There is no denying Canberra is transitioning to a higher-density city. In March, the ACT government announced plans to part-lift height restrictions on stage one of the light rail route, allowing for an extra 37,000 dwellings.
But according to experts, one of the challenges facing higher-density cities is less green space.
While there’s no shortage of greenery in the bush capital, from the rolling hills of the arboretum to the many nature reserves dotted around the suburbs, the greening of roofs and walls will have an important role to play in the high-rise landscape.
There have been calls for a codified strategy for the management of new buildings and open spaces.
“With increasing density and associate demands on open space in our growing cities, it is imperative that government, in partnership with the private sector, implement strategies to encourage innovative building and landscape solutions,” said a spokesperson from the Australian Institute of Landscape Architects.
According to AILA, green walls and roofs have many benefits, including reducing the urban heat-island effect, better building efficiency and energy savings, enhancing food production capacity, reducing greenhouse emissions and improving air quality.
The institute supports all levels of Australian government to introduce policy and regulatory measures to promote the implementation of green roofs and walls.
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In March, AILA ACT chapter president Gay Williamson said investment in green spaces in the ACT was essential, and she pointed to NewActon, developed by Molonglo Group, as an example of successful development in Canberra.
Within the suburb, Canberra’s first eight-star energy efficient rated building, Nishi, features cutting-edge green walls.
“When we started the process of building Nishi we were told by lots of people that Canberra wasn’t London, Tokyo, New York or Melbourne and that we had to respond to our local context to determine quality,” said Molonglo Group director Johnathan Efkarpidis.
“Implicit in this was the suggestion that somehow Canberrans shouldn’t expect built-form excellence, best-practice environmental sustainability, or the inner-city product offerings found in the world’s best cities. Our intention throughout the project has always been to challenge this limitation.”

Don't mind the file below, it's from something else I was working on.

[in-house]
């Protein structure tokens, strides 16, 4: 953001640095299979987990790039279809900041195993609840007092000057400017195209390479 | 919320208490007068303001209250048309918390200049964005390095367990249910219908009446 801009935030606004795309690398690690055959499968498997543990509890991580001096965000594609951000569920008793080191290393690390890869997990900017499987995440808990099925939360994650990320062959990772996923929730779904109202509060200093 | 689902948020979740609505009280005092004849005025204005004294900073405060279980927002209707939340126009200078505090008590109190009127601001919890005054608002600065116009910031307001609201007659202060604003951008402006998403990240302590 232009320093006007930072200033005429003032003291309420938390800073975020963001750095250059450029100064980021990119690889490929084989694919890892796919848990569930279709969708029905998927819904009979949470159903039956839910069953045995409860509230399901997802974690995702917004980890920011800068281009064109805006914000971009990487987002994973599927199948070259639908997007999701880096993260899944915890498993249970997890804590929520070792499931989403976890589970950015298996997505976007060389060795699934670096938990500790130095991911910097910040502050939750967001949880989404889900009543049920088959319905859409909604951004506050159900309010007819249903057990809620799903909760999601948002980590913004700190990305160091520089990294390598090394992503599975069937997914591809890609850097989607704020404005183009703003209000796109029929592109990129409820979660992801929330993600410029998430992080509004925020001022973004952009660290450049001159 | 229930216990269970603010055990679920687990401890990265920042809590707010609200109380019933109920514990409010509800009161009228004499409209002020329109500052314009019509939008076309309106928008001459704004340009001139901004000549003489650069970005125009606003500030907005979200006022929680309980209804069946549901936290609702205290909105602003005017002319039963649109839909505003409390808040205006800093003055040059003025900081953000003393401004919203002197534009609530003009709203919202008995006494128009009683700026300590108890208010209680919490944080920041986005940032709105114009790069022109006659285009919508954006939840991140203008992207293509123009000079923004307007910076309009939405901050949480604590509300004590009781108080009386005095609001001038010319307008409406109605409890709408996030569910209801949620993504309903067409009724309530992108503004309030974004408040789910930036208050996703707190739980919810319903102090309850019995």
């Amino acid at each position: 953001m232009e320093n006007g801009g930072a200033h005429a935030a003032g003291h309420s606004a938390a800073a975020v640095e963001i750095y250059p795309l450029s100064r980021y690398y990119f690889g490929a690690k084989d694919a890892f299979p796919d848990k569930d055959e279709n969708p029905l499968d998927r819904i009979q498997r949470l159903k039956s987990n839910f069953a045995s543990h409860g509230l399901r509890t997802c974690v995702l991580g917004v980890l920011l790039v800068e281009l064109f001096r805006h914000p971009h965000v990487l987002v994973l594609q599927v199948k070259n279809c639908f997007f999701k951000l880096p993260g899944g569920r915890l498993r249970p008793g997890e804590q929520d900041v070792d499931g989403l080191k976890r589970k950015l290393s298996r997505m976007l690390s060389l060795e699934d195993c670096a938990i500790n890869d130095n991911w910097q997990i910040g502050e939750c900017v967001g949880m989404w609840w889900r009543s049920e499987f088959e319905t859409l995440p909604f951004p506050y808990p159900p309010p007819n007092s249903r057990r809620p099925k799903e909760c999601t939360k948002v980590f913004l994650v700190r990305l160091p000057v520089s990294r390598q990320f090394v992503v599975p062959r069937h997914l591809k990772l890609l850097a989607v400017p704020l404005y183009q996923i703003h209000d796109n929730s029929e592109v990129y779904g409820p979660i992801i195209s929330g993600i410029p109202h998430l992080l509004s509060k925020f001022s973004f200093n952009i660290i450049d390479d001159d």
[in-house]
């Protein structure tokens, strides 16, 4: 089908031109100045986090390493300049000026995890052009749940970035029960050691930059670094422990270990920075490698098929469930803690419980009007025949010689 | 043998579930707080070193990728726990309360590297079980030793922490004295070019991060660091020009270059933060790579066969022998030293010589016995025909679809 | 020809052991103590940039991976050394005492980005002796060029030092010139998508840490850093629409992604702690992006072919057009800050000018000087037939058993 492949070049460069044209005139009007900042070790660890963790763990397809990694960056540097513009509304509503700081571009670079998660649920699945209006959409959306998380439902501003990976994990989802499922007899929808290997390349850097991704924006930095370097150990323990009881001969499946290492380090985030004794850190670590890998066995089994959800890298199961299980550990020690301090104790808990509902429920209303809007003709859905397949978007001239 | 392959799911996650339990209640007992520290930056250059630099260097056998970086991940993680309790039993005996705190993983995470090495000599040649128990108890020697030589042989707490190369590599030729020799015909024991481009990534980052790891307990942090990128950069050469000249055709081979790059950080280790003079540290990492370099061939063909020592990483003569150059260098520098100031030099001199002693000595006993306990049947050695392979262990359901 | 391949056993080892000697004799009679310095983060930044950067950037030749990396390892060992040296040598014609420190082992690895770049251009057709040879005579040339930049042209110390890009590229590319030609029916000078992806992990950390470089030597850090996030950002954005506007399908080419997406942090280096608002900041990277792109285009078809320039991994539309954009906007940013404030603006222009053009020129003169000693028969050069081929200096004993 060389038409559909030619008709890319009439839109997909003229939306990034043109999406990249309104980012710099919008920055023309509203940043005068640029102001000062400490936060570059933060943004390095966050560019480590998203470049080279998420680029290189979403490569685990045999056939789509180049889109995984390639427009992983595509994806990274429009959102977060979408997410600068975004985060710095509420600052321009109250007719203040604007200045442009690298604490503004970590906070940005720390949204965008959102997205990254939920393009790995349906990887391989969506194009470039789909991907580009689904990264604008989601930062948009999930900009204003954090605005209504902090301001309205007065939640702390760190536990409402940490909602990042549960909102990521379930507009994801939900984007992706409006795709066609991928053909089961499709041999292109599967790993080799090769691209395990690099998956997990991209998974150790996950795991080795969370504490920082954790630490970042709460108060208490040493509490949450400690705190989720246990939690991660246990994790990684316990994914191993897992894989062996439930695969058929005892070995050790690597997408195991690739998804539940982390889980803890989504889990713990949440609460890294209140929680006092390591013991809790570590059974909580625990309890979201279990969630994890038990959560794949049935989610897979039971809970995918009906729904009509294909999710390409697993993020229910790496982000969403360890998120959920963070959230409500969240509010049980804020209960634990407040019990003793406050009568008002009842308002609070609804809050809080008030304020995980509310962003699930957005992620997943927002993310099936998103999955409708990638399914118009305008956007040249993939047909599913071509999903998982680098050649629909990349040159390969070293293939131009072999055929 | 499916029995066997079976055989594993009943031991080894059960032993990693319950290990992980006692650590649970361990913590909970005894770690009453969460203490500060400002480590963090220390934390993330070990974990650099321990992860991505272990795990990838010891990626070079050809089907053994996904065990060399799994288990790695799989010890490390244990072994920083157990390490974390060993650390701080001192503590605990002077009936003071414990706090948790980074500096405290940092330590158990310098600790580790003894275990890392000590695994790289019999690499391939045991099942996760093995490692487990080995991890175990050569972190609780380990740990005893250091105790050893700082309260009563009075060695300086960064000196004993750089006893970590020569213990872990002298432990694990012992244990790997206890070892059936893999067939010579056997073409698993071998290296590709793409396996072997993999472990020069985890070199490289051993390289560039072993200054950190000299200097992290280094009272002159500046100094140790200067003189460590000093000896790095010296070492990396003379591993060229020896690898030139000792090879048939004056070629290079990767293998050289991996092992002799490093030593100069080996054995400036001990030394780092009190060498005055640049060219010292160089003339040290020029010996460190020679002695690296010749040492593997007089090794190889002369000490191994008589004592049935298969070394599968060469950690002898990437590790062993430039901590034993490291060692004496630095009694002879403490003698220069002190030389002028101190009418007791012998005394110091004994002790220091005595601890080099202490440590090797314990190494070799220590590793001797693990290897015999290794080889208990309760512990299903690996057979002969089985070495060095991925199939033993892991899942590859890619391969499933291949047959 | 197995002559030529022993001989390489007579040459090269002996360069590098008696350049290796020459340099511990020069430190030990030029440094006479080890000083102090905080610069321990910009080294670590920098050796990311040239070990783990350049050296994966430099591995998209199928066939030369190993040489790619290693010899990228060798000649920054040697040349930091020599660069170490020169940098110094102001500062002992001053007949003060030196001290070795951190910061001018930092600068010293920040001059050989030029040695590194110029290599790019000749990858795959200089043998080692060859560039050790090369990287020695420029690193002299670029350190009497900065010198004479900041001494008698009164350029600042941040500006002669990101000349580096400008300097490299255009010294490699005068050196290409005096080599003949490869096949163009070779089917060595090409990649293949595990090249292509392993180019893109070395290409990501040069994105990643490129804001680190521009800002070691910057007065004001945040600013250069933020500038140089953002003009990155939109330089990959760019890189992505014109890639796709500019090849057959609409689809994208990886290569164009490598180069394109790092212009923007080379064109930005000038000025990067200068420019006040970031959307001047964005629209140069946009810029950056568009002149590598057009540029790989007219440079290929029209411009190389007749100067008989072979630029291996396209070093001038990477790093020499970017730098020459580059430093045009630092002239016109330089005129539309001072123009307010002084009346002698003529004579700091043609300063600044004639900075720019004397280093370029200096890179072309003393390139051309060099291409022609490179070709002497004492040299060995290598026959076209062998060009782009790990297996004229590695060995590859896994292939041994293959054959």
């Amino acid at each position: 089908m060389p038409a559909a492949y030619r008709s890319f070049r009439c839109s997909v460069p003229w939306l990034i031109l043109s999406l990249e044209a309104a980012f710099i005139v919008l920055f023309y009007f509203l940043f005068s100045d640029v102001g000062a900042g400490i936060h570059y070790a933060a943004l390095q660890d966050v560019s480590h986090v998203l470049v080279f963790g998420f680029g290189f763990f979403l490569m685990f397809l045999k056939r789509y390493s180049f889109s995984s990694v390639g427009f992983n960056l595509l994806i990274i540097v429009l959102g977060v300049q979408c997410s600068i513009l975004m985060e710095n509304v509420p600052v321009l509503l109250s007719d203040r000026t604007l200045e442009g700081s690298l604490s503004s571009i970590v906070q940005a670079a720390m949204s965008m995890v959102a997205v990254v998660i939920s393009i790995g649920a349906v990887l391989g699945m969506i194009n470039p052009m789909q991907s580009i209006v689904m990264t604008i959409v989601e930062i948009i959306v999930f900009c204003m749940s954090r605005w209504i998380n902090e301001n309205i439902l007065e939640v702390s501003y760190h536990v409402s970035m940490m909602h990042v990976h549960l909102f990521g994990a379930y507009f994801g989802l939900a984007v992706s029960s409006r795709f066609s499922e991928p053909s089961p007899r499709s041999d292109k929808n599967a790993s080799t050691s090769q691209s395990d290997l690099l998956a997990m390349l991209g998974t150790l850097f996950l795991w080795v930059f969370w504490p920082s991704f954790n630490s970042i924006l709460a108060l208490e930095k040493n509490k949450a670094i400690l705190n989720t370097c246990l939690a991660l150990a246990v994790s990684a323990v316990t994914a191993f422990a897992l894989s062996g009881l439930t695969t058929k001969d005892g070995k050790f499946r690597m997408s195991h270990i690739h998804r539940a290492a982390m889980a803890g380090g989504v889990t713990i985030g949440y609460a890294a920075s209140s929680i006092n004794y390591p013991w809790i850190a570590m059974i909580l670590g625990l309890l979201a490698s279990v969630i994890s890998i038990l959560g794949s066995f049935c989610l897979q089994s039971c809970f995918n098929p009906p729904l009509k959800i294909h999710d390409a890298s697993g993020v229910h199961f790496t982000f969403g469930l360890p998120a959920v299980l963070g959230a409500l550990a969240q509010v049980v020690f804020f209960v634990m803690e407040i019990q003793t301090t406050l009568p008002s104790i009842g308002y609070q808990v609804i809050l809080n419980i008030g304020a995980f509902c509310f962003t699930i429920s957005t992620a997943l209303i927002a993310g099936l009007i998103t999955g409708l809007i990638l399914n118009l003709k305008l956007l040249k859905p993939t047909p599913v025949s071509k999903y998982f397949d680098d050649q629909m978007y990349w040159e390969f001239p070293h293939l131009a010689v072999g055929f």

Nishi has more than 90 plant boxes hanging from its timber facade, including a mixture of climbers and low-level, low-water plants.
In the base of the building is a blackwater plant that filters untreated waste water, which is reused to water the plant boxes.
“A lot of the time the style of Nishi or other green buildings can be confused as being primitive, basic or “hippy”, but Nishi is in no way a low-technology response to sustainability,” Mr Efkarpidis added.
New developments in Canberra are also embracing the idea of green walls and roofs.
Mulberry – the first development in Art Group’s 2.9 hectare Dickson Soho estate – will feature two rooftop gardens on its four buildings. One is a vegetable garden and the other a zen garden. A third rooftop will also include a swimming pool.
Art Group project director Brett Smith said rooftop spaces provide great amenity for residents.
“Adding landscaping on rooftops is a greater utilisation of the site. It’s handing back an entire sitewide plain for people to enjoy when they live there,” he said.
“Putting people up higher also gets them away from the disruption associated with lower levels, such as traffic, and provides peace and better access to sunlight and views.”
Ruby, developed by Pod Projects, in Gungahlin will have an average EER of 8 across its development spanning two buildings and has “rooftop sanctuaries” with “lush greenery”.